There are months when I slip into a solitary nocturnal existence, so those curtains stay closed throughout the day and the night. When that happens, I might as well be on the moon. But the moon, it turns out, still has an Internet connection; still won’t let me forget the life before I got sick and could really, really move. From the moon,  I leave whispered messages for my friends to wake up to. I watch slow TV videos on YouTube filmed on cameras tied to the front of Norwegian trains. They cut through snow and slip under mountains. I go with them. The train journey ends after seven hours and then it’s time for me to delete emails. I get invites to early morning press previews that start an hour after I finally fall asleep. The emails come from the biggest galleries in the world and I don’t even reply. Like the length of time I’ll have to wait for my home-owning parents to die, I just don’t think I need to know. 

There is a lot I miss about being an art critic in perfect health but I do not miss the exhibition openings at various white cube galleries and other institutions. Whether I prefer those rooms more or less than the cursed trinity of the bedroom, living room, and spare room is hard to say. Rooms full of arts professionals are also waiting rooms in a sense, and they drag in the same dull way. There are curators waiting for their turn to have a go at curating a show there; artists waiting for their turn to be the show. There are critics waiting for entertaining opinions; collectors waiting for their horses to win big. But everyone, I think, is really waiting for a level of success that means they don’t need to come to these events anymore, not unless their name is the one set in vinyl on the wall, or this is happening in their self-titled museum. It’s a terrible way to spend a few hours, when there are so many other things you could spend your time doing (watching cameras strapped to Norwegian trains, or staring into space). Before I was on the official invite lists, back when I would find a way to get inside, the single image I remember of that time is something that looks like this:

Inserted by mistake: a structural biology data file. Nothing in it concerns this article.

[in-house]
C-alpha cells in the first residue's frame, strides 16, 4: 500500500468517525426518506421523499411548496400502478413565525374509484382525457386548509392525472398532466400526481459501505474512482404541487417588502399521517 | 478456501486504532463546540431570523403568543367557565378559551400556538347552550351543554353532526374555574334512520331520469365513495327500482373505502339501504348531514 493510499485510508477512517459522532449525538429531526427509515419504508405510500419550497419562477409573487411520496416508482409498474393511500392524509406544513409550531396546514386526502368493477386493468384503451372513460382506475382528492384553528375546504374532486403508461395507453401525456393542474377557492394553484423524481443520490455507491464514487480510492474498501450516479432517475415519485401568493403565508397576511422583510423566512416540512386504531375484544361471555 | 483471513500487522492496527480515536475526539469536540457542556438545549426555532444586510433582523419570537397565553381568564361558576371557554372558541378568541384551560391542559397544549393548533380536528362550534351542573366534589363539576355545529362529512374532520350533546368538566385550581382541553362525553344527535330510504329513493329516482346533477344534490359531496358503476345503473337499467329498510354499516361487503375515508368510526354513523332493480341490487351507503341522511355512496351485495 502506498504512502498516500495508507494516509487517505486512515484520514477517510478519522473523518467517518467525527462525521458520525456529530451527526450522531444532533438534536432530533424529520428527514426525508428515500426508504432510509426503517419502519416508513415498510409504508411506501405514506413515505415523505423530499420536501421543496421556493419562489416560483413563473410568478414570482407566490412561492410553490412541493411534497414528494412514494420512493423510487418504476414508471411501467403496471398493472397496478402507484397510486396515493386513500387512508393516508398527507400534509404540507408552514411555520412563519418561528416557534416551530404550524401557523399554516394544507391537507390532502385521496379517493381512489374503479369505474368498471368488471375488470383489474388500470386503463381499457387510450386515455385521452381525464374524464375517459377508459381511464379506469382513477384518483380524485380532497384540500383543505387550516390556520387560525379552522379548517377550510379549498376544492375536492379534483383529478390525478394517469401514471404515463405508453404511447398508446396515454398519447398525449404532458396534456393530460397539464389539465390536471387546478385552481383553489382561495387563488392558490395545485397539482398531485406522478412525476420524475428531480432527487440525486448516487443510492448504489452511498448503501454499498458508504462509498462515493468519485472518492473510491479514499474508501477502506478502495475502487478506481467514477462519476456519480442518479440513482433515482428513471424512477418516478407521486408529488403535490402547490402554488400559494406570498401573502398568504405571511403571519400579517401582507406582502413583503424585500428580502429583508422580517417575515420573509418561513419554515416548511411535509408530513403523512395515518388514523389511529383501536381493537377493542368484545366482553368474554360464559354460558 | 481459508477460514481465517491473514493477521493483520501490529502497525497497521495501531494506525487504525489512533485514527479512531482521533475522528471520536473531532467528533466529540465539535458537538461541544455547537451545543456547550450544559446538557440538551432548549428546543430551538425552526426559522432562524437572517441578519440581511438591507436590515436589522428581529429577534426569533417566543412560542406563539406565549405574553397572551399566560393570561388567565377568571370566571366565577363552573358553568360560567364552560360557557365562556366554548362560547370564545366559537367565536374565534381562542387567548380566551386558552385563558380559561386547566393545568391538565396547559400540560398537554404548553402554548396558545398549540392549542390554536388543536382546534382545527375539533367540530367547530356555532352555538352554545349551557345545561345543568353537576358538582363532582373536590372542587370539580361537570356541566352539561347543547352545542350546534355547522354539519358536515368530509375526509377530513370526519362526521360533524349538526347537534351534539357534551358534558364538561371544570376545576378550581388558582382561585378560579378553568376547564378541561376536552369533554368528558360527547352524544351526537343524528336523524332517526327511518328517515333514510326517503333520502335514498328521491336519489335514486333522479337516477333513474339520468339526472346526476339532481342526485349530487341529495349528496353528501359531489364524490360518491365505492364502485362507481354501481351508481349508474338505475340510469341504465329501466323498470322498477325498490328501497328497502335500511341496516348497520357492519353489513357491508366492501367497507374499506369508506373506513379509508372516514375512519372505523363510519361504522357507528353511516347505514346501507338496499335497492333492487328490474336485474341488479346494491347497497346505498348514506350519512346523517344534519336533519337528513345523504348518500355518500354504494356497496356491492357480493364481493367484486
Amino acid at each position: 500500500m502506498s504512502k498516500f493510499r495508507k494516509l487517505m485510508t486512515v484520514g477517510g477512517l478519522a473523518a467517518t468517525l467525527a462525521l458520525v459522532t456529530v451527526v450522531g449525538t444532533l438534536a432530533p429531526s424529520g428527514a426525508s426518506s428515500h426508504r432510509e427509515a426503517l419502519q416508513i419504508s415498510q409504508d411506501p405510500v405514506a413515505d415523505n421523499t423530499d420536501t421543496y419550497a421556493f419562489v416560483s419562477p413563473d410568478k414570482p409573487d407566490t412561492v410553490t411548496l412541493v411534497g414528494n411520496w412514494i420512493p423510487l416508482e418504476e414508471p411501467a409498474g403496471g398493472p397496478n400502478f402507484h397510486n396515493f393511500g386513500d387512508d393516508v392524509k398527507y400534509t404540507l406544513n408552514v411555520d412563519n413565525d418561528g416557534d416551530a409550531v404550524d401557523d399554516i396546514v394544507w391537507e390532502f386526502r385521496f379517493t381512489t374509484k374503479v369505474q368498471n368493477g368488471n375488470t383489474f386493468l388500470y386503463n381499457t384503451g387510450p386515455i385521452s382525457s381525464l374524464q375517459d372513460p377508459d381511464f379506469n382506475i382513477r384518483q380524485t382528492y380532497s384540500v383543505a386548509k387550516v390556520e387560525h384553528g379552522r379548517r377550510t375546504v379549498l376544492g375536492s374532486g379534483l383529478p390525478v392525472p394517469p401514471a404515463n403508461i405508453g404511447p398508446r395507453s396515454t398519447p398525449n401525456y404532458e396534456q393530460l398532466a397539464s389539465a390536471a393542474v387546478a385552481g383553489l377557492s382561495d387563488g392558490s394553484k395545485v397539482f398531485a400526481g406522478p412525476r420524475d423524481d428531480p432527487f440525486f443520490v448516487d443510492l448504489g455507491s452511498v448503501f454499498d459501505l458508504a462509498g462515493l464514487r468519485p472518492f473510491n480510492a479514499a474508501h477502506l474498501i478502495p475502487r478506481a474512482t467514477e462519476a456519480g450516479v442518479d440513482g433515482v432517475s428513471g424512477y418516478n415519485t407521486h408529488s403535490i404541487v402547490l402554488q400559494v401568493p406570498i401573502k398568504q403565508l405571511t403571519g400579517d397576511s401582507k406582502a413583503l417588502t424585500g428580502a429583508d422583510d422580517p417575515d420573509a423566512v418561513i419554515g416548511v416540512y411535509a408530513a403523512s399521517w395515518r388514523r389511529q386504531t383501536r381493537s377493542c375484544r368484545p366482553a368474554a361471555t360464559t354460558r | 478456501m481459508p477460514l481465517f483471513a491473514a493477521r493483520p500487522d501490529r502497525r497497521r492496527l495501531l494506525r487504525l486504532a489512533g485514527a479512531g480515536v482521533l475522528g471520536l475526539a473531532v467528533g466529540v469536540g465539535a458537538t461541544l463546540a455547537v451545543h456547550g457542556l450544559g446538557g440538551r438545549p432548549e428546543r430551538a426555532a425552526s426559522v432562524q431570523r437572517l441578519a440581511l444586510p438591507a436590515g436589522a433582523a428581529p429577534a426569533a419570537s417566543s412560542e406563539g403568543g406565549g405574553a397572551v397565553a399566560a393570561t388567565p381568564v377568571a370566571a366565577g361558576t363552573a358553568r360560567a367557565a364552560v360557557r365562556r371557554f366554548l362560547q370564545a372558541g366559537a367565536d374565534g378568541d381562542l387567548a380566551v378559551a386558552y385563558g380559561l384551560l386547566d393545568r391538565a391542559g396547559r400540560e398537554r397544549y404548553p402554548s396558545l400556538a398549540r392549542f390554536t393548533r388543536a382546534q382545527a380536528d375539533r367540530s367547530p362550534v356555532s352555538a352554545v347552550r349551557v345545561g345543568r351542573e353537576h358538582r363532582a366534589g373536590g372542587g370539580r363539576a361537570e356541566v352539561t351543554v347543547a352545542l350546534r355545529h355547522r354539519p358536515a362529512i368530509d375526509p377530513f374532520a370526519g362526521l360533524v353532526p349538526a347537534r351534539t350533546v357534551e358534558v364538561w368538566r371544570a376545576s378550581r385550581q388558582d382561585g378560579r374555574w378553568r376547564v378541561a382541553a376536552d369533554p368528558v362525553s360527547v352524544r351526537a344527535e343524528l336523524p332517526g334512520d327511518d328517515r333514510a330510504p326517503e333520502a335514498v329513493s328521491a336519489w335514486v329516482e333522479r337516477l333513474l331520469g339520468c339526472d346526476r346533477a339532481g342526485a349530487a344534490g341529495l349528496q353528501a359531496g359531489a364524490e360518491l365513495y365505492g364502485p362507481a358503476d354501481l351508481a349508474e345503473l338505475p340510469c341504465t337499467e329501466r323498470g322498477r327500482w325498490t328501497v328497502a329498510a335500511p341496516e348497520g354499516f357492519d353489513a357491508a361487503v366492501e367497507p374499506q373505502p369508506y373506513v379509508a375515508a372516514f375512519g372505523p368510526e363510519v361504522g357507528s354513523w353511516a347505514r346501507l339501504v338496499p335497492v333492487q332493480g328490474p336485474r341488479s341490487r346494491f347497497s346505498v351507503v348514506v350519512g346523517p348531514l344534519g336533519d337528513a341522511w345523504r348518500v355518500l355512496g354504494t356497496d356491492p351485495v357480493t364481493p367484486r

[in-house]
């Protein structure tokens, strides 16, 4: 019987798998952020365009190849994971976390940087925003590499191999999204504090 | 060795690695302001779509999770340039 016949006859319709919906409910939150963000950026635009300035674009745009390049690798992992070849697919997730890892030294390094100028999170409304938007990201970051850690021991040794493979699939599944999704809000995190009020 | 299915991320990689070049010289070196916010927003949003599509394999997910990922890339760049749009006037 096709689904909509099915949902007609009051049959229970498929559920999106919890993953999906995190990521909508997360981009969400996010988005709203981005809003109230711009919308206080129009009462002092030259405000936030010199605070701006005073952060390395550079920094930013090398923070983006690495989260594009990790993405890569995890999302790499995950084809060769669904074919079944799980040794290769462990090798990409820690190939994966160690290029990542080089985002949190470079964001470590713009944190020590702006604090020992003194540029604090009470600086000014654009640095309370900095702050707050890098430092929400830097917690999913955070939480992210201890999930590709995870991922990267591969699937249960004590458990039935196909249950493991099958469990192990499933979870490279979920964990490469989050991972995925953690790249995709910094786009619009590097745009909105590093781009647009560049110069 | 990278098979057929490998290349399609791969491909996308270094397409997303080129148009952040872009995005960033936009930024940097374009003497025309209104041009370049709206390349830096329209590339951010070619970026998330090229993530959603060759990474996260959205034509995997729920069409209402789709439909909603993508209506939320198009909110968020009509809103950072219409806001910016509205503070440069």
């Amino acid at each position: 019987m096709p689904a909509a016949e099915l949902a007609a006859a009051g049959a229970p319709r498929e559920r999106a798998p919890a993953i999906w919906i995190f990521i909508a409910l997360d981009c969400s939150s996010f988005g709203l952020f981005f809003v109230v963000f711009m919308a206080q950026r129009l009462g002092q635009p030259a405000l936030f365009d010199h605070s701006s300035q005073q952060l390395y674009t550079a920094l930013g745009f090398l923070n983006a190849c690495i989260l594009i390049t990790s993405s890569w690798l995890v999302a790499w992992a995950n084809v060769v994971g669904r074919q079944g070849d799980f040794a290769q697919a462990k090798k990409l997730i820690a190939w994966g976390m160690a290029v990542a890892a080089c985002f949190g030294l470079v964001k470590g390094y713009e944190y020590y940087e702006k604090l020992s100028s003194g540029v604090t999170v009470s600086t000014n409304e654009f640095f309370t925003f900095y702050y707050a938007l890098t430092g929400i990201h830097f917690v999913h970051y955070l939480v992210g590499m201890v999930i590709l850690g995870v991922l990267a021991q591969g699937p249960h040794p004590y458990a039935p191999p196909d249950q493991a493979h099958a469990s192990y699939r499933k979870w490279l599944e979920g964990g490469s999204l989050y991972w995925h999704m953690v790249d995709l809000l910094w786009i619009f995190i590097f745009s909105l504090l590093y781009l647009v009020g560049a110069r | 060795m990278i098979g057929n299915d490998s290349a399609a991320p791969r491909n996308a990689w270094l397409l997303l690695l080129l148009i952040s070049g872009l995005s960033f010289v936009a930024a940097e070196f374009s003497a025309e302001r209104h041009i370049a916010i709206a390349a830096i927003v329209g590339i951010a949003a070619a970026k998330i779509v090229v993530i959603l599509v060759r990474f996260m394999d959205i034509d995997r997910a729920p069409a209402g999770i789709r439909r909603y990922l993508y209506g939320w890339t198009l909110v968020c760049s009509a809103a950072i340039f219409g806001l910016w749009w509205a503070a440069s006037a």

Hundreds of people are crammed into one of the historical gallery chambers at Tate Britain, bordered by a tall salon hang. There is contemporary art being launched in another room in the museum but no one will leave this chamber to go near it. Everyone here is suited and booted, or wearing a mid-length asymmetrical dress. The suits are rubbing shoulders with other suits. They are listening patiently to speeches, giving speeches; recognising the people they know, being recognised; handshakes, drinks, lips, white wine, regular burning camera flash. The inner-circle is standing around waiting to be spoken to, waiting to be praised for something. Around them is a looser group of people who aren’t wearing suits or mid-length dresses. Their posture is different. They are the artists, less formidable, arranged like a strange glow around a black heart. The artists are also waiting to be spoken to, waiting to be praised for something. It’s the same concentric ache. The artists face the core of the room, which means that absolutely everybody’s backs are to the paintings on the wall (and like the Liverpool I assume is still outside my window, the art might as well not be there at all). 


I don’t like to think about these images but they stay in my head, taunting me. I think it’s because in waiting for things to improve, the site of the VIP exhibition opening appears to be a place where such change can happen for those of us who work in the field. The event provides access to people who have more money than I do, and those people aren’t here in my house (in my bed) with me so I — I have to stop myself. I have to remember that opportunity does not slip easily from those with privilege to those without it. Anyway, if a powerful person has successfully been cajoled into sharing their wealth, it doesn’t happen on a whim during a meet-cute at a busy private view in the country’s capital. Those processes are slow, and there are strings attached — strings attached to the personal, social, and financial gain of the giver.